I think Michael Hirschorn may be right:
After 15 years of fruitless experimentation, media companies are realizing that an advertising-supported model is not the way to succeed on the Web and they are, at last, seeking to get consumers to pay for their content. They are operating on the largely correct assumption that people will be more likely to pay for consumer-friendly apps via the iPad, and a multitude of competing devices due out this year, than they are to subscribe to the same old kludgy Web site they have been using freely for years. As a result, media companies will soon be pushing their best and most timely content through their apps instead of their Web sites. Meanwhile, video-content services are finding that they don’t even need to bother with the Web and the browser. Netflix, for one, is well on its way to sending movies and TV shows directly to TV sets, making their customers’ experience virtually indistinguishable from ordering up on-demand shows by remote control. It’s far from a given that this shift will generate the kinds of revenue media companies are used to: for under-30s whelped on free content, the prospect of paying hundreds or thousands of dollars yearly for print, audio, and video (on expensive new devices that require paying AT&T $30 a month) is not going to be an easy sell. . . .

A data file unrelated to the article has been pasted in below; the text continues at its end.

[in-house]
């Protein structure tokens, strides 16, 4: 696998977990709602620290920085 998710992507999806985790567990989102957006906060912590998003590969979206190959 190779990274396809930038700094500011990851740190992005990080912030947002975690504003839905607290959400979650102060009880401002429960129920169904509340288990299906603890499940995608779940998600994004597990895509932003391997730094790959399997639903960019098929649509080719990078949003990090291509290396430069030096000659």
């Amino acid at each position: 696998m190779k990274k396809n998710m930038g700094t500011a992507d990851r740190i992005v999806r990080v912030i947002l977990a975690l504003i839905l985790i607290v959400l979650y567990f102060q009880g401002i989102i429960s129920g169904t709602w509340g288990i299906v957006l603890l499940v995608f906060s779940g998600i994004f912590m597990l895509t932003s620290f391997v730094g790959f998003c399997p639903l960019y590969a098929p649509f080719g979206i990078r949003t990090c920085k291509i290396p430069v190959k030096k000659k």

All of this suggests that the era of browser dominance is coming to a close. . . . Years from now, we may look back at these past 15 years as a discrete (and thrillingly indiscreet) chapter in the history of digital media, not the beginning of a new and enlightened dispensation.
And while people will pay for entertainment if they have to, will they pay for news and other substantial information? I have my doubts about that.